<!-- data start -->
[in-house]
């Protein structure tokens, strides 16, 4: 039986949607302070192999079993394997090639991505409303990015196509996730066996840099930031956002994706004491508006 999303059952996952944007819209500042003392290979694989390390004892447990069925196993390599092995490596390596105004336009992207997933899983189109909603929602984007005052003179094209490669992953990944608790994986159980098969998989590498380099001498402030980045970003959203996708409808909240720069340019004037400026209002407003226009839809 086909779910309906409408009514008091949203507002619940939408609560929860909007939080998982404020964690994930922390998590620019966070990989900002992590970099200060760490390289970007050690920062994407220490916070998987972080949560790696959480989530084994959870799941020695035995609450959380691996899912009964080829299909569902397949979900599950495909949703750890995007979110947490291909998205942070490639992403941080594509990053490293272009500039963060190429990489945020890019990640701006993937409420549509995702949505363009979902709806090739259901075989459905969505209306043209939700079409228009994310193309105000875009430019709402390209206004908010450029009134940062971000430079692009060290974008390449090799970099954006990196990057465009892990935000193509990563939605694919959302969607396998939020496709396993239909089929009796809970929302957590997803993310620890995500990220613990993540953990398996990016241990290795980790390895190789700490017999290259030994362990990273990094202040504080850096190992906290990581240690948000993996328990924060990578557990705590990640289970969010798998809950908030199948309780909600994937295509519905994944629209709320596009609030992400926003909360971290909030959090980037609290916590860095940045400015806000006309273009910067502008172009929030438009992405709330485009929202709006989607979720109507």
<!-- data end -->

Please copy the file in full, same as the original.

[in-house]
């Protein structure tokens, strides 16, 4: 039986949607302070192999079993394997090639991505409303990015196509996730066996840099930031956002994706004491508006 999303059952996952944007819209500042003392290979694989390390004892447990069925196993390599092995490596390596105004336009992207997933899983189109909603929602984007005052003179094209490669992953990944608790994986159980098969998989590498380099001498402030980045970003959203996708409808909240720069340019004037400026209002407003226009839809 086909779910309906409408009514008091949203507002619940939408609560929860909007939080998982404020964690994930922390998590620019966070990989900002992590970099200060760490390289970007050690920062994407220490916070998987972080949560790696959480989530084994959870799941020695035995609450959380691996899912009964080829299909569902397949979900599950495909949703750890995007979110947490291909998205942070490639992403941080594509990053490293272009500039963060190429990489945020890019990640701006993937409420549509995702949505363009979902709806090739259901075989459905969505209306043209939700079409228009994310193309105000875009430019709402390209206004908010450029009134940062971000430079692009060290974008390449090799970099954006990196990057465009892990935000193509990563939605694919959302969607396998939020496709396993239909089929009796809970929302957590997803993310620890995500990220613990993540953990398996990016241990290795980790390895190789700490017999290259030994362990990273990094202040504080850096190992906290990581240690948000993996328990924060990578557990705590990640289970969010798998809950908030199948309780909600994937295509519905994944629209709320596009609030992400926003909360971290909030959090980037609290916590860095940045400015806000006309273009910067502008172009929030438009992405709330485009929202709006989607979720109507």